Nanotechnology is a key issue in today's and tomorrow's development of advanced products. Soon new tools will be needed to automatically handle and assemble micro-sized objects with nanometer precision, or simply to give human beings the capability of operating in these tiny dimensions. In view of emerging applications in this field, the Swiss Federal Institute of Technology, Zurich, decided to focus on an interdisciplinary project with the theme "Nanorobotics", i.e. automated handling of microparts with nanometer resolution. The goal was to design and build a nanorobot (see figures) with the following specifications:
The system is composed of a robot operating under a light microscope or a stereo SEM. A stereo vision module and additional sensors (e.g. laser interferometer) are used to locate the objects and the robot gripper. This information is sent to the main control computer which will move the robot in an appropriate way. The commands are given by a human operator through a dedicated user-interface. The handling of small octahedral shaped diamonds with a size of about 50 micrometer is the benchmark that has been specified. Orientation and position must be precisely controlled.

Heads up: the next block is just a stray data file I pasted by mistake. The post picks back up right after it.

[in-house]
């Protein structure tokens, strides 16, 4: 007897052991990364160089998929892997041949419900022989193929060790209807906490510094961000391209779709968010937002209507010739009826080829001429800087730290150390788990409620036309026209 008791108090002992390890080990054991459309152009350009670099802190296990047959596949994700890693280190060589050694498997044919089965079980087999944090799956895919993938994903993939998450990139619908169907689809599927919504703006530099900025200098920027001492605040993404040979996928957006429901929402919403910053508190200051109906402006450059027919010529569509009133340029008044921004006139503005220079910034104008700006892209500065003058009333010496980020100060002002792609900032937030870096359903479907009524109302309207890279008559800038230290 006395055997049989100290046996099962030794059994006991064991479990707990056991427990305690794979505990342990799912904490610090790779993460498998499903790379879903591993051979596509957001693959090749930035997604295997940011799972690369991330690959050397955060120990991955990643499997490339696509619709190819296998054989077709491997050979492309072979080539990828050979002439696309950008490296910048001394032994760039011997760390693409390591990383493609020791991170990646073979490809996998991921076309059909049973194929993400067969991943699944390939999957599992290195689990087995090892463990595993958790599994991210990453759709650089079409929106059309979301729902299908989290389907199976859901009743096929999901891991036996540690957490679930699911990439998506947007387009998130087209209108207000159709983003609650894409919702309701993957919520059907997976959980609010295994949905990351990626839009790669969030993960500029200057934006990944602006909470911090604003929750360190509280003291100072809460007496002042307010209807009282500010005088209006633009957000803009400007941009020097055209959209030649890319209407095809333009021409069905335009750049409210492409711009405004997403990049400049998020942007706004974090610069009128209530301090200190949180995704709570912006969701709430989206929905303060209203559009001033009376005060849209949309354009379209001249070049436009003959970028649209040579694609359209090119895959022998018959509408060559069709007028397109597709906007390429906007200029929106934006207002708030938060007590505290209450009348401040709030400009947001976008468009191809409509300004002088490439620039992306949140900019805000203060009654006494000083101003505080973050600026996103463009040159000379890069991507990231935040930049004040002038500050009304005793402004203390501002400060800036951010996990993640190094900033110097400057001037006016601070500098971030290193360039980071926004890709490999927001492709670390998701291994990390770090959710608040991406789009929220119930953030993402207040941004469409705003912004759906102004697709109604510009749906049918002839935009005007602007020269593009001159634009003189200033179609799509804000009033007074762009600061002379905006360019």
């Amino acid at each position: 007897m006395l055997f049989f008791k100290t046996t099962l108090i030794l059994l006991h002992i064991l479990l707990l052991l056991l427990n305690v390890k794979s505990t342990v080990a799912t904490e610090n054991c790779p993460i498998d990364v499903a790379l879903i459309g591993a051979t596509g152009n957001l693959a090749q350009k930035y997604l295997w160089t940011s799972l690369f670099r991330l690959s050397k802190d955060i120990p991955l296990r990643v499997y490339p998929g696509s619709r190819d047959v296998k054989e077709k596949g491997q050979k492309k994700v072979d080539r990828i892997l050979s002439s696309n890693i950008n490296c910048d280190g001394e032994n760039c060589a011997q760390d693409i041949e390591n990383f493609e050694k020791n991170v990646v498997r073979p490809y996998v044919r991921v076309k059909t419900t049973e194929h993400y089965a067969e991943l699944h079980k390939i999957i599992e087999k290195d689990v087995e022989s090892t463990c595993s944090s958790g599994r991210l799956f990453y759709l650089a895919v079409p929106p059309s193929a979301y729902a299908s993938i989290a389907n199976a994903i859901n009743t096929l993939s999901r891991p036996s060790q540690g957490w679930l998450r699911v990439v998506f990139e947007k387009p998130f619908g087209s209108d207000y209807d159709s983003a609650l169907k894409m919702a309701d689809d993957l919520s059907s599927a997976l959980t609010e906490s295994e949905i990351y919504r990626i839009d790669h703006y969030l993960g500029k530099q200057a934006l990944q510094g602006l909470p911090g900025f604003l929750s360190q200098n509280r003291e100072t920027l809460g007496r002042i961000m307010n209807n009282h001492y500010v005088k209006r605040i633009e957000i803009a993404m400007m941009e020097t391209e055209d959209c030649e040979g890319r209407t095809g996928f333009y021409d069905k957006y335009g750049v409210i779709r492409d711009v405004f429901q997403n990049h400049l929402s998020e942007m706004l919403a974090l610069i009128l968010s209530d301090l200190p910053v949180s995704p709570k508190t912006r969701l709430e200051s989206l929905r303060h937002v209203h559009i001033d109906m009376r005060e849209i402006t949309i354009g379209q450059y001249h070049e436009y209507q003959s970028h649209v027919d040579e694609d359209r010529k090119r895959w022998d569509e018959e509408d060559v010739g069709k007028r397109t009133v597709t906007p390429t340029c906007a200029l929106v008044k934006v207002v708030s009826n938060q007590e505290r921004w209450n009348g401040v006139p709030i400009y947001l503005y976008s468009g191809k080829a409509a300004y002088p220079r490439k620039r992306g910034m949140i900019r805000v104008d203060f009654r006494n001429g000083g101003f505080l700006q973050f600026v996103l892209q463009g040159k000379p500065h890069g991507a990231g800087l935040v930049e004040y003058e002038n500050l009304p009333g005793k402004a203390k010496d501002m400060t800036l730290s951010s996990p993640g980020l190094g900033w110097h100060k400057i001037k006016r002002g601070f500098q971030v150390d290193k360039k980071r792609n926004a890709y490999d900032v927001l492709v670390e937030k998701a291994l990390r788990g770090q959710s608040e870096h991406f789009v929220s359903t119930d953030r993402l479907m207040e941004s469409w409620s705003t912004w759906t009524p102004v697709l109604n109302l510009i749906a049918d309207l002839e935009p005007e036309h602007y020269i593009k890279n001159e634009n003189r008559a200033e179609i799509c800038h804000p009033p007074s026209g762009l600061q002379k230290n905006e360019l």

Handling microparticles with high precision (10 nm) within a large workspace (1 cm3) requires new actuation principles and kinematic chains. To achieve this acuracy, piezo-driven stepping mechanisms like Inertial Drives or Inch-Worms seem to be well suited. They provide both an excellent mechanical resolution due to the frictionless piezo-deformation and a theoretically infinite workspace by performing one step after each other.
The focus of this research was the incorporation of single actuators to a multi-degree-of-freedom structure. As the main limiting factors for micro positioning are stick-slip and vibrations. Parallel structures with elastic joints (i.e. no static friction) are the most promising way to achieve precise spatial micro positioning. Four degrees of freedom (two translations and two rotations) out of the NanoRobot's eight have been implemented with inertial drives developed within this project.
A small 3 dof industrial robot with piezo-actuators:
Handling objects in the micro world presents new challenges and possibilities not present in the macroworld. Therefore, a customized set of visualization and manipulation tools is required for man machine interaction. A graphical user interface for a robot capable of high precision movements operating in the micro world has been developed. The operator of the system interacts with the microworld with a set of visualization and manipulation tools. The visualization tools are:
The manipulation tools are:
Institute of Robotics Homepage
Dec 1999, M. Honegger